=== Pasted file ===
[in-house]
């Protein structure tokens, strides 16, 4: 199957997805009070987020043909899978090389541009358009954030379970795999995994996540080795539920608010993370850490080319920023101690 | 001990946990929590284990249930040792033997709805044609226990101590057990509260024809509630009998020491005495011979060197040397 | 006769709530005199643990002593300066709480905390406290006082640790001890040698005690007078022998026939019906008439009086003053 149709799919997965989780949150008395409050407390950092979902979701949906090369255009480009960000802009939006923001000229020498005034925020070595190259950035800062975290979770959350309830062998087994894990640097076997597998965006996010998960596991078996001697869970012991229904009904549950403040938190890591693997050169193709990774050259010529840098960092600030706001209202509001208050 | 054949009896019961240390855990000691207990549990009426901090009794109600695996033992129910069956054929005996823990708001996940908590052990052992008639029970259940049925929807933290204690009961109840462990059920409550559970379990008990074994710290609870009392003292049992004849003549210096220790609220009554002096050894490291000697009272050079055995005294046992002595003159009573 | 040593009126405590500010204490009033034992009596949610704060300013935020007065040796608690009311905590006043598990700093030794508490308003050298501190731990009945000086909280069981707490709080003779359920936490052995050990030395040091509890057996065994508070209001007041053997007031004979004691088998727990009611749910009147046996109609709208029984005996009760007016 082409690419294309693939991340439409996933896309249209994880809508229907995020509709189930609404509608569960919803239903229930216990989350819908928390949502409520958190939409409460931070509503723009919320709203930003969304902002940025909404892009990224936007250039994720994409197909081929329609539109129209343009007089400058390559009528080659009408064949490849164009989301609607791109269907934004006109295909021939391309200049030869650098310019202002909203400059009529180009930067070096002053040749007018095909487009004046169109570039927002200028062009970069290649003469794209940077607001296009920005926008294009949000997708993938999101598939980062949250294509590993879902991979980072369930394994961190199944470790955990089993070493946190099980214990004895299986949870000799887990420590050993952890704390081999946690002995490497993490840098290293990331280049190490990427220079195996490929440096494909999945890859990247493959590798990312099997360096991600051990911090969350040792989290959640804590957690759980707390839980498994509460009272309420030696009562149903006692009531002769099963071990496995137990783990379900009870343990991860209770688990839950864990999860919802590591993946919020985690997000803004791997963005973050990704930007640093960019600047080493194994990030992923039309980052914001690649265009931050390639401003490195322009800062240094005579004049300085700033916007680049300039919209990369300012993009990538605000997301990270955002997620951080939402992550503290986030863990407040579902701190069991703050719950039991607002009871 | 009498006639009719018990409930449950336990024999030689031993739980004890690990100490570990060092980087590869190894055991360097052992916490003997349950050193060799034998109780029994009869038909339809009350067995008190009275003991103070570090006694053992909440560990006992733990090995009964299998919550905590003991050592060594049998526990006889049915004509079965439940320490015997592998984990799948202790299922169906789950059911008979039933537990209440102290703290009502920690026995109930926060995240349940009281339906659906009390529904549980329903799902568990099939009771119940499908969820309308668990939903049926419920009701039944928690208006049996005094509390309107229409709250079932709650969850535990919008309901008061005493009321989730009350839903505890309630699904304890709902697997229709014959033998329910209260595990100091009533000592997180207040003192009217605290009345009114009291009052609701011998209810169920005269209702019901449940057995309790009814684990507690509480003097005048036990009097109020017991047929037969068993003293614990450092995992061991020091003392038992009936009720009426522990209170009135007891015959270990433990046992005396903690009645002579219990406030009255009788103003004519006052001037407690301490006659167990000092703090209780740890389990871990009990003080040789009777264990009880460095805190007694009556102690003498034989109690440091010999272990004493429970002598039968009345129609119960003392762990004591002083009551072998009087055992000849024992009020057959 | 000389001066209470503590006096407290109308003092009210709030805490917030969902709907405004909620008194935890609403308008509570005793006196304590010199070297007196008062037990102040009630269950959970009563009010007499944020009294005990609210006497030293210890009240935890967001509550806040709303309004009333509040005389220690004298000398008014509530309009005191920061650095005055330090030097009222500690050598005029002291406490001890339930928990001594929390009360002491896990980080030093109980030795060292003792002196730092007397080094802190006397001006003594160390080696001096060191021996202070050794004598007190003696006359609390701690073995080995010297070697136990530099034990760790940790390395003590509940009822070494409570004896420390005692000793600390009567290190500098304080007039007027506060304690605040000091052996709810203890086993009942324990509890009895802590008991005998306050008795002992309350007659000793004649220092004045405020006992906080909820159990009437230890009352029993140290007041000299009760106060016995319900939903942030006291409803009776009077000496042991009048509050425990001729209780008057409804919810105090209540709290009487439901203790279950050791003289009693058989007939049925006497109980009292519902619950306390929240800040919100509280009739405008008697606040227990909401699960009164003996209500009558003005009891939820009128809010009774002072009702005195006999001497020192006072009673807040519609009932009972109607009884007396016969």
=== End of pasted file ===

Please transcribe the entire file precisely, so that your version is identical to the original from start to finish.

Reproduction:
[in-house]
């Protein structure tokens, strides 16, 4: 199957997805009070987020043909899978090389541009358009954030379970795999995994996540080795539920608010993370850490080319920023101690 | 001990946990929590284990249930040792033997709805044609226990101590057990509260024809509630009998020491005495011979060197040397 | 006769709530005199643990002593300066709480905390406290006082640790001890040698005690007078022998026939019906008439009086003053 149709799919997965989780949150008395409050407390950092979902979701949906090369255009480009960000802009939006923001000229020498005034925020070595190259950035800062975290979770959350309830062998087994894990640097076997597998965006996010998960596991078996001697869970012991229904009904549950403040938190890591693997050169193709990774050259010529840098960092600030706001209202509001208050 | 054949009896019961240390855990000691207990549990009426901090009794109600695996033992129910069956054929005996823990708001996940908590052990052992008639029970259940049925929807933290204690009961109840462990059920409550559970379990008990074994710290609870009392003292049992004849003549210096220790609220009554002096050894490291000697009272050079055995005294046992002595003159009573 | 040593009126405590500010204490009033034992009596949610704060300013935020007065040796608690009311905590006043598990700093030794508490308003050298501190731990009945000086909280069981707490709080003779359920936490052995050990030395040091509890057996065994508070209001007041053997007031004979004691088998727990009611749910009147046996109609709208029984005996009760007016 082409690419294309693939991340439409996933896309249209994880809508229907995020509709189930609404509608569960919803239903229930216990989350819908928390949502409520958190939409409460931070509503723009919320709203930003969304902002940025909404892009990224936007250039994720994409197909081929329609539109129209343009007089400058390559009528080659009408064949490849164009989301609607791109269907934004006109295909021939391309200049030869650098310019202002909203400059009529180009930067070096002053040749007018095909487009004046169109570039927002200028062009970069290649003469794209940077607001296009920005926008294009949000997708993938999101598939980062949250294509590993879902991979980072369930394994961190199944470790955990089993070493946190099980214990004895299986949870000799887990420590050993952890704390081999946690002995490497993490840098290293990331280049190490990427220079195996490929440096494909999945890859990247493959590798990312099997360096991600051990911090969350040792989290959640804590957690759980707390839980498994509460009272309420030696009562149903006692009531002769099963071990496995137990783990379900009870343990991860209770688990839950864990999860919802590591993946919020985690997000803004791997963005973050990704930007640093960019600047080493194994990030992923039309980052914001690649265009931050390639401003490195322009800062240094005579004049300085700033916007680049300039919209990369300012993009990538605000997301990270955002997620951080939402992550503290986030863990407040579902701190069991703050719950039991607002009871 | 009498006639009719018990409930449950336990024999030689031993739980004890690990100490570990060092980087590869190894055991360097052992916490003997349950050193060799034998109780029994009869038909339809009350067995008190009275003991103070570090006694053992909440560990006992733990090995009964299998919550905590003991050592060594049998526990006889049915004509079965439940320490015997592998984990799948202790299922169906789950059911008979039933537990209440102290703290009502920690026995109930926060995240349940009281339906659906009390529904549980329903799902568990099939009771119940499908969820309308668990939903049926419920009701039944928690208006049996005094509390309107229409709250079932709650969850535990919008309901008061005493009321989730009350839903505890309630699904304890709902697997229709014959033998329910209260595990100091009533000592997180207040003192009217605290009345009114009291009052609701011998209810169920005269209702019901449940057995309790009814684990507690509480003097005048036990009097109020017991047929037969068993003293614990450092995992061991020091003392038992009936009720009426522990209170009135007891015959270990433990046992005396903690009645002579219990406030009255009788103003004519006052001037407690301490006659167990000092703090209780740890389990871990009990003080040789009777264990009880460095805190007694009556102690003498034989109690440091010999272990004493429970002598039968009345129609119960003392762990004591002083009551072998009087055992000849024992009020057959 | 000389001066209470503590006096407290109308003092009210709030805490917030969902709907405004909620008194935890609403308008509570005793006196304590010199070297007196008062037990102040009630269950959970009563009010007499944020009294005990609210006497030293210890009240935890967001509550806040709303309004009333509040005389220690004298000398008014509530309009005191920061650095005055330090030097009222500690050598005029002291406490001890339930928990001594929390009360002491896990980080030093109980030795060292003792002196730092007397080094802190006397001006003594160390080696001096060191021996202070050794004598007190003696006359609390701690073995080995010297070697136990530099034990760790940790390395003590509940009822070494409570004896420390005692000793600390009567290190500098304080007039007027506060304690605040000091052996709810203890086993009942324990509890009895802590008991005998306050008795002992309350007659000793004649220092004045405020006992906080909820159990009437230890009352029993140290007041000299009760106060016995319900939903942030006291409803009776009077000496042991009048509050425990001729209780008057409804919810105090209540709290009487439901203790279950050791003289009693058989007939049925006497109980009292519902619950306390929240800040919100509280009739405008008697606040227990909401699960009164003996209500009558003005009891939820009128809010009774002072009702005195006999001497020192006072009673807040519609009932009972109607009884007396016969």